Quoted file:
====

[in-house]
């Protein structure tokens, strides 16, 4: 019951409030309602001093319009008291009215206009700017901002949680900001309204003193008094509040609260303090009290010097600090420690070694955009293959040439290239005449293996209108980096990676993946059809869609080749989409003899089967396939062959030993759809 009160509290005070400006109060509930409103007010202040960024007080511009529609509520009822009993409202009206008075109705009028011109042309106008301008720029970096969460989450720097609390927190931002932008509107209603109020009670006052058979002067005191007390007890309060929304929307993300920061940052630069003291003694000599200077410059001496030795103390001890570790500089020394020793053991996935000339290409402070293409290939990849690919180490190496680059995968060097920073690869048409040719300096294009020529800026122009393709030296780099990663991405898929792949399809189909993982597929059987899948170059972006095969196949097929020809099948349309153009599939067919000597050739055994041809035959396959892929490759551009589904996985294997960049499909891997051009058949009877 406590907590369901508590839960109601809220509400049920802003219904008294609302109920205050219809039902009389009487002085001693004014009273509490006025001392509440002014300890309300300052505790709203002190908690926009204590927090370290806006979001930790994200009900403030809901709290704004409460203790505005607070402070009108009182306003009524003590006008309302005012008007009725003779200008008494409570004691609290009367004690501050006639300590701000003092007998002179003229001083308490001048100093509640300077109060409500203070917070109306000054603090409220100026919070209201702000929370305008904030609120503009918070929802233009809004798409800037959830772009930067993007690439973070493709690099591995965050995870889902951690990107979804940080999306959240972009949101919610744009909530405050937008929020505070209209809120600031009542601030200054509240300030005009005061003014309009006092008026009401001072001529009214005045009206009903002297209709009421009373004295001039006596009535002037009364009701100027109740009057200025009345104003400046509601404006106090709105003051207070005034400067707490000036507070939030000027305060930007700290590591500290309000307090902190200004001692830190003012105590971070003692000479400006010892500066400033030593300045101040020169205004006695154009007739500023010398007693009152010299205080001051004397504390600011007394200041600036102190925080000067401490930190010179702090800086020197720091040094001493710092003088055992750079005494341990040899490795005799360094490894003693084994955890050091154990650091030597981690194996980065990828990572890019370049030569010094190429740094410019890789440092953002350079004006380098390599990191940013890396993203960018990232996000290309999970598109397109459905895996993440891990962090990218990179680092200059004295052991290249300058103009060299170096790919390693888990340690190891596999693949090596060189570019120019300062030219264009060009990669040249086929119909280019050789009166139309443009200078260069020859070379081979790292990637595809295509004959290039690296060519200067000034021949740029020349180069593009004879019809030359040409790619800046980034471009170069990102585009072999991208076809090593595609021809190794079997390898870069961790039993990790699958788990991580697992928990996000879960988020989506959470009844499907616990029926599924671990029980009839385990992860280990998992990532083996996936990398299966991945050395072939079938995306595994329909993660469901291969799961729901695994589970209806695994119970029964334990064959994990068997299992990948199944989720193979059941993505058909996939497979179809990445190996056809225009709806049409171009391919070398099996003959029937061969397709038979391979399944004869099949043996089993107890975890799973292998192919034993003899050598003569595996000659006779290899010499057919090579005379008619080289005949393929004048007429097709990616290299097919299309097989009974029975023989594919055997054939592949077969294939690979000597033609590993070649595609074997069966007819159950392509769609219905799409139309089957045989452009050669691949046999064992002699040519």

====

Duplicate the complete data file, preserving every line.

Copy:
[in-house]
């Protein structure tokens, strides 16, 4: 019951409030309602001093319009008291009215206009700017901002949680900001309204003193008094509040609260303090009290010097600090420690070694955009293959040439290239005449293996209108980096990676993946059809869609080749989409003899089967396939062959030993759809 009160509290005070400006109060509930409103007010202040960024007080511009529609509520009822009993409202009206008075109705009028011109042309106008301008720029970096969460989450720097609390927190931002932008509107209603109020009670006052058979002067005191007390007890309060929304929307993300920061940052630069003291003694000599200077410059001496030795103390001890570790500089020394020793053991996935000339290409402070293409290939990849690919180490190496680059995968060097920073690869048409040719300096294009020529800026122009393709030296780099990663991405898929792949399809189909993982597929059987899948170059972006095969196949097929020809099948349309153009599939067919000597050739055994041809035959396959892929490759551009589904996985294997960049499909891997051009058949009877 406590907590369901508590839960109601809220509400049920802003219904008294609302109920205050219809039902009389009487002085001693004014009273509490006025001392509440002014300890309300300052505790709203002190908690926009204590927090370290806006979001930790994200009900403030809901709290704004409460203790505005607070402070009108009182306003009524003590006008309302005012008007009725003779200008008494409570004691609290009367004690501050006639300590701000003092007998002179003229001083308490001048100093509640300077109060409500203070917070109306000054603090409220100026919070209201702000929370305008904030609120503009918070929802233009809004798409800037959830772009930067993007690439973070493709690099591995965050995870889902951690990107979804940080999306959240972009949101919610744009909530405050937008929020505070209209809120600031009542601030200054509240300030005009005061003014309009006092008026009401001072001529009214005045009206009903002297209709009421009373004295001039006596009535002037009364009701100027109740009057200025009345104003400046509601404006106090709105003051207070005034400067707490000036507070939030000027305060930007700290590591500290309000307090902190200004001692830190003012105590971070003692000479400006010892500066400033030593300045101040020169205004006695154009007739500023010398007693009152010299205080001051004397504390600011007394200041600036102190925080000067401490930190010179702090800086020197720091040094001493710092003088055992750079005494341990040899490795005799360094490894003693084994955890050091154990650091030597981690194996980065990828990572890019370049030569010094190429740094410019890789440092953002350079004006380098390599990191940013890396993203960018990232996000290309999970598109397109459905895996993440891990962090990218990179680092200059004295052991290249300058103009060299170096790919390693888990340690190891596999693949090596060189570019120019300062030219264009060009990669040249086929119909280019050789009166139309443009200078260069020859070379081979790292990637595809295509004959290039690296060519200067000034021949740029020349180069593009004879019809030359040409790619800046980034471009170069990102585009072999991208076809090593595609021809190794079997390898870069961790039993990790699958788990991580697992928990996000879960988020989506959470009844499907616990029926599924671990029980009839385990992860280990998992990532083996996936990398299966991945050395072939079938995306595994329909993660469901291969799961729901695994589970209806695994119970029964334990064959994990068997299992990948199944989720193979059941993505058909996939497979179809990445190996056809225009709806049409171009391919070398099996003959029937061969397709038979391979399944004869099949043996089993107890975890799973292998192919034993003899050598003569595996000659006779290899010499057919090579005379008619080289005949393929004048007429097709990616290299097919299309097989009974029975023989594919055997054939592949077969294939690979000597033609590993070649595609074997069966007819159950392509769609219905799409139309089957045989452009050669691949046999064992002699040519």